Thursday, June 26, 2014

Little Sugar Pies


(Maestre Robert "Libre del Coch" 1520, translation from "Original Mediterranean Cooking" B Santich) - redaction is my own.

Take a pound of almonds and blanch them. And grind them without adding either water or stock, so that they become very oily, and the oilier they are, the better. And take one and half pounds of white sugar, well pounded, and mix it with the almonds. And when these are mixed, if it is still a bit stiff, add a little rosewater. And season it with a little ginger, to your taste. Then take pastry made with flour and eggs and sweet oil, and fill the pastry with the sugar and the almonds. Then take oil and put it on the fire in a frying pan. And when it boils, put in the little pies, and cook them until they take on the colour of gold. And when you take them from the fire, pour over melted honey. And then sprinkle them with sugar and powdered cinnamon. 

You will see that I put less sugar in than the original recipe 

350g ground almonds
350g icing sugar
1 tsp rosewater
2 tsp ginger

½ cup wine
½ cup oil
1 egg
flour; about 2 and ½ cups
Caster sugar
Cinnamon

Mix the almonds, icing sugar, rose water and ginger to make a firm paste like a marzipan.

While the original recipe for once does in fact give ingredients for the pastry, I played a little with it, and used a little wine in the pastry, as this gives it a wonderfully crisp texture. Mix the oil, wine and eggs, and gradually add the flour, to make a soft sticky dough. Sprinkle a board with flour, and lightly flour a rolling pin. Roll out the dough and cut out rounds. Place a little of the marzipan mixture on a round, fold in half and pinch closed (you may find that wetting the edges lightly with water will help them stick together) or run a fork around the edge.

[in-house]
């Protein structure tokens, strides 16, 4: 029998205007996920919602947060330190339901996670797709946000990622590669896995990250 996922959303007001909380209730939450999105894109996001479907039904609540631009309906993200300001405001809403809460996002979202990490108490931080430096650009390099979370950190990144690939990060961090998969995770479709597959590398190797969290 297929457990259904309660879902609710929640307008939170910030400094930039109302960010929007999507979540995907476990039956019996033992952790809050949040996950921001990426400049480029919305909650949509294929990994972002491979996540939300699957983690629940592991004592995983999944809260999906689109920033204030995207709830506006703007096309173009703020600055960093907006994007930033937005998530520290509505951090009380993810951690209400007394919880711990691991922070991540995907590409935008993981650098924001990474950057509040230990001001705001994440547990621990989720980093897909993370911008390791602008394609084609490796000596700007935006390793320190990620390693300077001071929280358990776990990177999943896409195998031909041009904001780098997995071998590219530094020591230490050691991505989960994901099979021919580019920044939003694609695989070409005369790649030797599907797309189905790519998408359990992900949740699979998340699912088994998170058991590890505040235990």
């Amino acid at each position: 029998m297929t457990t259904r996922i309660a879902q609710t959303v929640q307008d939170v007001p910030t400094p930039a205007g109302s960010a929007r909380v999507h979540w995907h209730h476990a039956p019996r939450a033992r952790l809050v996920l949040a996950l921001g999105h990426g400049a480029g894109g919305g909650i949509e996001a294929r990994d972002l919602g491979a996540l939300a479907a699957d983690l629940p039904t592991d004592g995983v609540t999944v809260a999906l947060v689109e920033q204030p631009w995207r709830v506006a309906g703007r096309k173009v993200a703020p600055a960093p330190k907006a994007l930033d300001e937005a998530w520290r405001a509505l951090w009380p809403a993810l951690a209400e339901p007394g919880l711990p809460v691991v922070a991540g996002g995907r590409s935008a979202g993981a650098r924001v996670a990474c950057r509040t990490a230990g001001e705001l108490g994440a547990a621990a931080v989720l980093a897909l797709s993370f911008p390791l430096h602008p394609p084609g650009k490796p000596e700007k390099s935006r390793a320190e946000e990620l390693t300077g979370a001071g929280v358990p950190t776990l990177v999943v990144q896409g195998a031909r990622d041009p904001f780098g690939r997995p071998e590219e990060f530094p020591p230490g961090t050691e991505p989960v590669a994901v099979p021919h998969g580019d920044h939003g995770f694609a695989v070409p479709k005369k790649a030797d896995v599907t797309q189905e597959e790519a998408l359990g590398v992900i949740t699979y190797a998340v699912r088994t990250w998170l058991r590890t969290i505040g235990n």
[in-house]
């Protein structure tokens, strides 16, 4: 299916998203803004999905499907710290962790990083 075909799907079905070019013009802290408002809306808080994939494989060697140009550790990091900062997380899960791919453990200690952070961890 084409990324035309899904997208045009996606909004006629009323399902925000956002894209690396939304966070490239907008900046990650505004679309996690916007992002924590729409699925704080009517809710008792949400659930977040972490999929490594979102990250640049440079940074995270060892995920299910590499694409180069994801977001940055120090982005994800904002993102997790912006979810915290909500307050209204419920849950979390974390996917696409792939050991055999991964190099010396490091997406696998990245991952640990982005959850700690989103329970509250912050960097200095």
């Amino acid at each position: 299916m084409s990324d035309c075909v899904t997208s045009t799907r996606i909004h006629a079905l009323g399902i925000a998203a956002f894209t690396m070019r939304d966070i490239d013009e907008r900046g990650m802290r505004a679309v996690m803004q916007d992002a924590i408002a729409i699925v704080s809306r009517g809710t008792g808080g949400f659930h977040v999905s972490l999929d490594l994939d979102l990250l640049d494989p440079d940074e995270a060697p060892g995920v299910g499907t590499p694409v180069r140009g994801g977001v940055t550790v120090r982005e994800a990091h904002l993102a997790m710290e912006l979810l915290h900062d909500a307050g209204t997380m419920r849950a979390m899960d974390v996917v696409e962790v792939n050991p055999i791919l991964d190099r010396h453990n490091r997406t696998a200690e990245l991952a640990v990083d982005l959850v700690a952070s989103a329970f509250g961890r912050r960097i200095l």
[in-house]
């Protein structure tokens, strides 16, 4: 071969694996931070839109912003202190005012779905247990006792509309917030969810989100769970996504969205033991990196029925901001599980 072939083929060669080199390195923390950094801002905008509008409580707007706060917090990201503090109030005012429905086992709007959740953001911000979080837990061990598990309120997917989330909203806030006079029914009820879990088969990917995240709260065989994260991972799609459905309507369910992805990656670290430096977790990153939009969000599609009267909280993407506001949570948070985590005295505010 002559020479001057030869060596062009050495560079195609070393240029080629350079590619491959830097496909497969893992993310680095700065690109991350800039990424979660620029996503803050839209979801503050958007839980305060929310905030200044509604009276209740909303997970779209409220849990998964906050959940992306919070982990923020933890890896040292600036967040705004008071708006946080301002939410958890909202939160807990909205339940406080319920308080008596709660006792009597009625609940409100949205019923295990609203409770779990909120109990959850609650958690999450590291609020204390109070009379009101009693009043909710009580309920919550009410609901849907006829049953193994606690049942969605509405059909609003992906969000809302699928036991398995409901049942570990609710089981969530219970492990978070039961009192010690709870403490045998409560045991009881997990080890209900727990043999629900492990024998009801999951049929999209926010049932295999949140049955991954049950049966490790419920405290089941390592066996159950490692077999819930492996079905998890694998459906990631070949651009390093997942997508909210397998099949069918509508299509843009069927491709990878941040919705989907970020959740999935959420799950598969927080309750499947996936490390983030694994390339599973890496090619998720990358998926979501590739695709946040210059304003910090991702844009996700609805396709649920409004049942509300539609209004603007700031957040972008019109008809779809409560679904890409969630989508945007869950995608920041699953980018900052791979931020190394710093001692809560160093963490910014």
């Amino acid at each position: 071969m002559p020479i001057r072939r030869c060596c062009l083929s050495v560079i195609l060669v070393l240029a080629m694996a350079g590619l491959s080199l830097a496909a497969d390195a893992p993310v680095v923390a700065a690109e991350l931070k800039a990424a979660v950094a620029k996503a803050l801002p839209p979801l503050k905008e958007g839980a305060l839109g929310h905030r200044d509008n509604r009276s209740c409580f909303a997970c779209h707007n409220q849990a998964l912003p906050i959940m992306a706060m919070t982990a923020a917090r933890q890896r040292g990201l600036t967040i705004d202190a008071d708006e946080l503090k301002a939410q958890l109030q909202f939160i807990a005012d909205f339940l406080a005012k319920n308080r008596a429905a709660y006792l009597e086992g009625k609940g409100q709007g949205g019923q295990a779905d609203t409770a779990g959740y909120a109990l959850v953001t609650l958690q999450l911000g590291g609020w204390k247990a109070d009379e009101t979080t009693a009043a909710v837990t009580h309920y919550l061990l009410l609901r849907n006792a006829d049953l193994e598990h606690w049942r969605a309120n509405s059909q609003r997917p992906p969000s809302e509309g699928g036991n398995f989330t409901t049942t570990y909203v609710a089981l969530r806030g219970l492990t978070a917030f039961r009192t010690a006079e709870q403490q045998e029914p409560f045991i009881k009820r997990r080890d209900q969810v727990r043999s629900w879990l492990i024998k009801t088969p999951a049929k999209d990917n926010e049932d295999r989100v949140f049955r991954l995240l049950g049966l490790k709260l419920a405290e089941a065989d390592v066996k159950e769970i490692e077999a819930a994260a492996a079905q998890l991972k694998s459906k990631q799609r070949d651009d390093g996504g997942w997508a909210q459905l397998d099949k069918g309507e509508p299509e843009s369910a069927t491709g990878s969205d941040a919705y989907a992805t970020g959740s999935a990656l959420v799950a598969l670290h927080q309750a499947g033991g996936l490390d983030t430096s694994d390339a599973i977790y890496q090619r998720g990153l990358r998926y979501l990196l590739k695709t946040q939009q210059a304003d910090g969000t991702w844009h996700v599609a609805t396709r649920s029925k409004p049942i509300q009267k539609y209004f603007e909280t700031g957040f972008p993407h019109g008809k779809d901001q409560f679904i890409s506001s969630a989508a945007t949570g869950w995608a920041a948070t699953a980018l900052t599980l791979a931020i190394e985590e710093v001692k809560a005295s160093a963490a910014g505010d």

Deep fry at 170 degrees until golden. Immediately after removing them from the oil, put them on a plate and drizzle honey over the top.
Move to drain on a draining rack (over a tray of some sort!) and then sprinkle with cinnamon and caster sugar.

Saturday, June 21, 2014

Duke's powder, powder douce, powder forte - medieval spice mixtures

I thought I should type up some of the notes I have taken on this matter, rather than keeping them on a rather scrappy piece of paper.    This is simply a list of the spice blends from a number of medieval cookbooks, and will hopefully grow.  The first one from Le Menagier is one of my favourites.

Le Menagier de Paris 

14 oz cinnamon
1 oz ginger
1 oz grains of paradise
1/6 oz nutmeg
1/6 oz galingale
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1 oz and 1 drachma (1/8th of an oz) white ginger
1/4 oz cinnamon
1/8 oz grains of paradise
1/8 oz cloves
1/4 oz sugar

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Frati 15th century Italy

1/4 cloves
1 oz ginger
1 oz cinnamon
same quantity bay leaf

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Libro de Guisados:

Spices for common sauce

3 parts cinnamon
2 parts cloves
1 part ginnger
1 part sugar?? (I can't read my own notes there... must check)
and a little ground coriander and a little saffron

Spices for Clarea
3 parts cinnamon
2 parts cloves
1 part ginger

Dukes Powder
1/2 oz cinnamon
1/8 cloves
1 pound sugar
a  little ginger

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Powder Blanche (Haven of Health)
2 oz sugar
1/4 oz ginger
1/8 oz cinnamon